Tantalum proved to be one of the most challenging projects for me, which is a good thing because it is only through challenges that one gets to learn and understand. Tantalum was hired by Harman, who in turn was hired by AT&T, the second largest mobile telephony provider in the US, to create the app component of a connected-car solution. Through a small device that plugs into a car, this app is able to provide car diagnostics, emergency crash assistance, roadside assistance, parking spot search, and lots of other features.

As part of Novoda, my role was to work with multiple cross-disciplined teams to provide the design solution of this product for iOS and Android, from scratch. I worked among two other product designers to understand the vision of product, work closely with client stakeholders to lay down the vision into a viable product — while taking into account technical capabilities and available time — collaborate with other designers on the customer’s experience, as well as developers to finally implement the solutions.

Fresh beginnings


The beginning months of the project were very much about transforming a concept into specific and tangible parts of a product experience. Due to the fast-paced nature of this project, we spent our time doing stripped down versions of Google’s Design Sprints. Together in a small cross-disciplined team, we took into account technical specifications and client requirements to quickly lay out possible solutions in sketches and wireframes. Then, choosing a winner design via voting, we would take the high-level concept of that solution and prepare it for further, more focused improvement.


Defining a wide range of features


Once the majority of the app was defined, each designer owned certain parts of the app. For each feature, I worked together with stakeholders to understand client requirements, as well as product owners and developers to recognise technical limitations and specifications, in order to define the user experience of that feature.


Most of the time, I start wireframing a feature with just paper and pen. This allows me to quickly explore different options which might solve the problem more effectively, without paying much attention to unnecessary detail. I used these wireframes to frequently get feedback from the team, so that in case of an error or technical difficulty, it would be quick to resolve.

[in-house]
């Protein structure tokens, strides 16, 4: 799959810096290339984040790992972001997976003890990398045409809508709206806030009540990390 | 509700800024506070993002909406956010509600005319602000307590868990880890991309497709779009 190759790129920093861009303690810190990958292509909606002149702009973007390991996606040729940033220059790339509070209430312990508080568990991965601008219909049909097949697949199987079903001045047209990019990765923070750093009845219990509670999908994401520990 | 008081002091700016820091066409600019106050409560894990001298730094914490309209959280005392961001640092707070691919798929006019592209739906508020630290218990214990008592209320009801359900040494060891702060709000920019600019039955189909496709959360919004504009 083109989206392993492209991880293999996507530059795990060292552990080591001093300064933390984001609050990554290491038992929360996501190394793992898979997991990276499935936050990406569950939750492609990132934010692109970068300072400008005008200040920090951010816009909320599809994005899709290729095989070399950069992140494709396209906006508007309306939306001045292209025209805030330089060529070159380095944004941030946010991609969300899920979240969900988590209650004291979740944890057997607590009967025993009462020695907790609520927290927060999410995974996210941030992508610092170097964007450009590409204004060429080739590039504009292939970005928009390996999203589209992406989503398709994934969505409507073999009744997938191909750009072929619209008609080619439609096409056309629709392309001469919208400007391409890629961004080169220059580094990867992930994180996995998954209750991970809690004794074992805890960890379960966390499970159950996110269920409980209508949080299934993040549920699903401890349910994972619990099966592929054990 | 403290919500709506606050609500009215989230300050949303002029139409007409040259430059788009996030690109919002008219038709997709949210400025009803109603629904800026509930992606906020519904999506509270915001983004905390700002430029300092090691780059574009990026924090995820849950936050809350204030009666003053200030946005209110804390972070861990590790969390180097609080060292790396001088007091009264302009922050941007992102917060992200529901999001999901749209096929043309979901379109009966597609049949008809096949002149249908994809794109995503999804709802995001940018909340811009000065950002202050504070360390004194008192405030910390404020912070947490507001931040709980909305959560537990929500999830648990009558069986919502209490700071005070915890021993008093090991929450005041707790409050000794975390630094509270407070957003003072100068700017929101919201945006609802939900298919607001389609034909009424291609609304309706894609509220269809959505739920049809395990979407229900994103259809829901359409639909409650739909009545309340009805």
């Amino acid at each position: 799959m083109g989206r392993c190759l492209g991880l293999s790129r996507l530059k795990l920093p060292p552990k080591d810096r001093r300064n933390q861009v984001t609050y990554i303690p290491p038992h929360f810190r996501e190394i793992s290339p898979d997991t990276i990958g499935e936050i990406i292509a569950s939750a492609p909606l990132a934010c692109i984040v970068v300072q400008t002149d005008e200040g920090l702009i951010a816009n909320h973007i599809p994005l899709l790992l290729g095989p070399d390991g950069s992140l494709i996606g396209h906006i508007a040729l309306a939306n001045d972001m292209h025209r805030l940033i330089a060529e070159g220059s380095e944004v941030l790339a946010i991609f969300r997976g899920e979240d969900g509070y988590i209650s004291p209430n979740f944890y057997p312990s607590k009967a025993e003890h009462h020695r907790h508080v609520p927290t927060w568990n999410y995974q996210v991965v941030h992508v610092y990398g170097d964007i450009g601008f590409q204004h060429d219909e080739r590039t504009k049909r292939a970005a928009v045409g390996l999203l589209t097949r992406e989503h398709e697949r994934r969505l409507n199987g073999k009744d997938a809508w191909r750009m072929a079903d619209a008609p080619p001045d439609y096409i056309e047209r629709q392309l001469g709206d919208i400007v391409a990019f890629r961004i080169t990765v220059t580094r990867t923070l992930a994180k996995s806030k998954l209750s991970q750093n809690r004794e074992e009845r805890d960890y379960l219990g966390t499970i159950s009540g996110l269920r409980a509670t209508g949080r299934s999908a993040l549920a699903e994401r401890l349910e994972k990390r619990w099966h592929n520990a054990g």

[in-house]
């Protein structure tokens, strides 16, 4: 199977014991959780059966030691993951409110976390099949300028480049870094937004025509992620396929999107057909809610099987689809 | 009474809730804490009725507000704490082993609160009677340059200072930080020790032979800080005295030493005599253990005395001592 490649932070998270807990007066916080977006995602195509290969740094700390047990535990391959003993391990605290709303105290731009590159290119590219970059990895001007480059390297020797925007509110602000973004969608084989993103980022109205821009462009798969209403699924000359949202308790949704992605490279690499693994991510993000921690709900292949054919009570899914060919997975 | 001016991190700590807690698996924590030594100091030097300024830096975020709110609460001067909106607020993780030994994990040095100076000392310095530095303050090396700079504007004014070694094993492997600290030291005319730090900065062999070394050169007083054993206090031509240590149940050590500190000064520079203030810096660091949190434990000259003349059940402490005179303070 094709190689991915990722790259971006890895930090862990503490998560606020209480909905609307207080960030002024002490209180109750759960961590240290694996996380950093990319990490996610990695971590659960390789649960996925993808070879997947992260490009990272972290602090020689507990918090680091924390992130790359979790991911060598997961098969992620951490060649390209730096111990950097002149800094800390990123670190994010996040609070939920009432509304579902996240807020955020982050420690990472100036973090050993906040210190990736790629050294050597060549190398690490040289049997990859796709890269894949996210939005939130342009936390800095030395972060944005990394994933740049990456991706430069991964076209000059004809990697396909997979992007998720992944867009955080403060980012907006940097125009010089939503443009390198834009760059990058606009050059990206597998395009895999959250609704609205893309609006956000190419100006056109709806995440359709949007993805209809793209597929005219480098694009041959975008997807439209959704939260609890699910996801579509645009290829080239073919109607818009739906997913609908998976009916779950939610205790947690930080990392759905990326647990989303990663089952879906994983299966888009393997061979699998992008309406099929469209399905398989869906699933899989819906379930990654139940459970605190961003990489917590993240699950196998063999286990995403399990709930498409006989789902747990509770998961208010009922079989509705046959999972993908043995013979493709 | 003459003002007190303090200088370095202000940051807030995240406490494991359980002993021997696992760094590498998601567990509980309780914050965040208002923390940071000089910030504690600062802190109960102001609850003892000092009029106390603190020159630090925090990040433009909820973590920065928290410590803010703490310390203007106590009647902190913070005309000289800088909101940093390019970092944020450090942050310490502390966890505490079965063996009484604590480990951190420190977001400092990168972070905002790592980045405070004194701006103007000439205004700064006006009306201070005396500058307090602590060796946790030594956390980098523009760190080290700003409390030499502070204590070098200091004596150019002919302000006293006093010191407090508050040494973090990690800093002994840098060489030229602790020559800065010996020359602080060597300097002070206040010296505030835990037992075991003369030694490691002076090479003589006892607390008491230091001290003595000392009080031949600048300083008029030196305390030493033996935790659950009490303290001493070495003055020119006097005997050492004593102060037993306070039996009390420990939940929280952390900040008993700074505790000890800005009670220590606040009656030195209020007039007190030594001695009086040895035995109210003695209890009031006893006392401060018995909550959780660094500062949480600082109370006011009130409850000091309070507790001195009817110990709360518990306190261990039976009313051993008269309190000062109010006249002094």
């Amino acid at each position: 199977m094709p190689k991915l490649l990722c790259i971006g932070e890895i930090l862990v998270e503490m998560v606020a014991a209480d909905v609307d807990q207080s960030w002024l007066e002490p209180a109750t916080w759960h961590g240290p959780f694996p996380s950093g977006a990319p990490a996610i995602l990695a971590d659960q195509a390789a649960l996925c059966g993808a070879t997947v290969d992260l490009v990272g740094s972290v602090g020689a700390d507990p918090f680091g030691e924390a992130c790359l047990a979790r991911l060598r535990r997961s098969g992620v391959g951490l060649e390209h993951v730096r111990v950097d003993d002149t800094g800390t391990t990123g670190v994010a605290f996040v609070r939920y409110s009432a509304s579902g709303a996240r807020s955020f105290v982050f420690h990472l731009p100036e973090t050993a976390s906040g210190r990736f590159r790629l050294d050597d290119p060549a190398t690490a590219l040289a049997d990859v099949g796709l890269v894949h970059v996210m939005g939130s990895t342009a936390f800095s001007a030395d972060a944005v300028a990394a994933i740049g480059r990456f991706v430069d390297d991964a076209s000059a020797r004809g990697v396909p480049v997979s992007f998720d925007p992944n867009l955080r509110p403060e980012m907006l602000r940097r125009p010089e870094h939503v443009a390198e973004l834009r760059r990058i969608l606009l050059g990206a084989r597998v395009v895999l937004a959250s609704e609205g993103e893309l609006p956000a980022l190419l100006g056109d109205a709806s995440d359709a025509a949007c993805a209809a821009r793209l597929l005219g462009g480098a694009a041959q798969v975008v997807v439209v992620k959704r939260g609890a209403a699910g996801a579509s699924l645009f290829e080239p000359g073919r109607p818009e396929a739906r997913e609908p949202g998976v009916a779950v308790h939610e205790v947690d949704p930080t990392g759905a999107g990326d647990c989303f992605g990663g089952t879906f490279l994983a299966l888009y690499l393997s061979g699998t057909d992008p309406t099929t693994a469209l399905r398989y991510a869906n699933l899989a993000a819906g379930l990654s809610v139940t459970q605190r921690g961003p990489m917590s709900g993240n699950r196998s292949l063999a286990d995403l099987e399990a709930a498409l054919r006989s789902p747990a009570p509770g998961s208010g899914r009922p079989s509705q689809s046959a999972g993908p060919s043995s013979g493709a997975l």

A prominent aspect of this project was the very strict time limitations we had, which didn’t allow for us to test our solutions. Unfortunately, we weren’t given the possibility to do full-fledged user testing, so our tests were limited to simple prototypes tested with people in the office. Once a wireframe was approved by the wider team, I moved on to interface design.

Bringing the app to life


Together with the other product designers, we set up a framework for how the brand was going to be incorporated in the app, and filled in the gaps with our own ideas. For the first time, I started using Abstract, a version-control system based on Git, to keep track of the design team’s files. As a partial Android developer, I was most excited about this tool and came up with a process of documenting and reviewing our work through the Git system.

The interface design phase also involved frequent syncing with developers, to make sure that my interface solution was possible to implement in code without much difficulty, often offering my own ideas from my background as an Android developer. We used Zeplin as our preferred way to share specs and assets.


Leading the assembly of a Design System


A special part of this project was that this app was to be made into a white-label solution, something I had never done before. White-label apps absolutely need a solid design framework to work with, so I started leading the assembly of a Design System. I strive to make the developer’s job as easy as possible, and I believe in making design processes as similar to development as it can be, so I began by consulting with developers on a framework that would work for both disciplines. Soon I came up with a guideline on element assembly, naming conventions, constraints, pipelines, and a plan to start building the design system.

Over the course of a couple of months, we successfully built an extensive design system which covered all design resources, in the process decluttering our app, making it ready for a white-label treatment, massively simplifying our editing process, but most importantly achieving an almost perfect reflection of the app implementation in code. This allowed the designers and developers to speak the same language, allowing for smoother collaboration.




At the end of our involvement with Tantalum, we had built an app in three different brands and provided them with a design system that allowed for quick and easy production with other brands. In the process, I became extremely familiar with design systems, enough to create my own framework for the construction of one, and learn a whole lot about what goes into making a white-label app and how as a designer I can enable developers to work with a design system and simplify collaboration between the two disciplines. What I value the most from this project was the learning how to understand and define client needs, effectively communicate with stakeholders, and advise on design strategy.